• “Beyond Blue”, an Australian attempt to reduce the stigma of so-called mental illnesses, also backfired. Studies investigating its effect found that those who knew less about mental illness diagnoses, or who were given a diagnosis but rejected it, had better outcomes than similar people who believed they “had a mental illness.” This unsettling finding has been confirmed in John Read’s research (e.g. Models of Madness).

The disturbing conclusion of this research is that accepting that you have a “mental illness” – as opposed to rejecting the medical model of emotional distress – actually decreases the chances of recovery. This shocking Youtube presentation by critical psychiatrist Sami Timimi covers this and other eye-opening facts about “mental illness”:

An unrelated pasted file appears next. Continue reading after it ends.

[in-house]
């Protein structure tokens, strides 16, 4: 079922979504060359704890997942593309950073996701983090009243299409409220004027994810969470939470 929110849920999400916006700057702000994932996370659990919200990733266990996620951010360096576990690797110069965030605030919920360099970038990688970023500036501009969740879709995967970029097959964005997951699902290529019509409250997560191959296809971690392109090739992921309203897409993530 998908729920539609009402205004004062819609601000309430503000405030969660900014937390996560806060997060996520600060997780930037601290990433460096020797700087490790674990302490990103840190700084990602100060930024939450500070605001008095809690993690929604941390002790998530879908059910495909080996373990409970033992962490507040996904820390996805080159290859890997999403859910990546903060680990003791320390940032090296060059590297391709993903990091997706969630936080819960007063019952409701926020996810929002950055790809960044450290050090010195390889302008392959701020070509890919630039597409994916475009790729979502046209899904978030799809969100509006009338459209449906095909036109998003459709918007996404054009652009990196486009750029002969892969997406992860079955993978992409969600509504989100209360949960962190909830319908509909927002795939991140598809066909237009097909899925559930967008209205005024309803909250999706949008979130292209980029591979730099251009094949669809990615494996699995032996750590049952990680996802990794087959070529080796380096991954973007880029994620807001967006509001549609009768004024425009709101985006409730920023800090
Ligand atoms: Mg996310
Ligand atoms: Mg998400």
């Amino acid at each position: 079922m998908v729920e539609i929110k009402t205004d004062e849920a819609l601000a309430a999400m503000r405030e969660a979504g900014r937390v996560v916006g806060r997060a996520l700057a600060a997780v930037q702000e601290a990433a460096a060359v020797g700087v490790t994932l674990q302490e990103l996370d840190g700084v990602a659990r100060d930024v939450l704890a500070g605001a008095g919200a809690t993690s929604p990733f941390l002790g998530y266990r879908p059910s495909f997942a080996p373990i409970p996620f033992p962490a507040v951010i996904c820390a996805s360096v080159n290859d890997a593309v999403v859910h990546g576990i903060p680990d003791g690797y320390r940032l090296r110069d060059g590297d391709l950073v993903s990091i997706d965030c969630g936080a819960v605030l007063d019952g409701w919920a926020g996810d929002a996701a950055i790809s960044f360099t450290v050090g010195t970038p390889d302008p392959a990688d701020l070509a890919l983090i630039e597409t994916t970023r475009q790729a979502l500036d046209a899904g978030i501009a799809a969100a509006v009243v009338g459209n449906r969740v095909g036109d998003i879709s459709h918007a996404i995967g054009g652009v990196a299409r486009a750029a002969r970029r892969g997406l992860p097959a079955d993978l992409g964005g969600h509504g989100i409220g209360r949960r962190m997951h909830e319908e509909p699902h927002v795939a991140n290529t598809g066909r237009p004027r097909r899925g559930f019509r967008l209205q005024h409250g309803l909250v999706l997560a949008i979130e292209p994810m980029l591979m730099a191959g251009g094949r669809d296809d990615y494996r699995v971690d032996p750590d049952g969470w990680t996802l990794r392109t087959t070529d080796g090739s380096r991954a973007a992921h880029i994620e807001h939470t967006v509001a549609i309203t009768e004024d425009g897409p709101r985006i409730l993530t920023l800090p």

If Defeat Depression and Beyond Blue failed to destigmatize depression, why should a destigmatization program for BPD succeed? Alongside “schizophrenia”, BPD is the most unreliable, invalid, confusing, harmful, stigmatized, and useless label. Even if BPD were to lose its stigma, it would remain an unreliable term that explains nothing about an individual’s problems.

Abolishing BPD – The Ultimate Goal

Borderline Personality Disorder can and should be entirely abolished. BPD should be consigned to history as a tragically misguided way of
concretizing emotional distress.

Here is how a world without BPD would look:

1) No More BPD Diagnoses: Distressed people would no longer receive the BPD label during hospitalizations or psychiatric consultations. They would be understood as individuals using the Formulation approach to distress (see article #19 here – https://bpdtransformation.wordpress.com/2014/12/04/19-hope-meaning-and-the-elimination-of-borderline-personality-disorder/).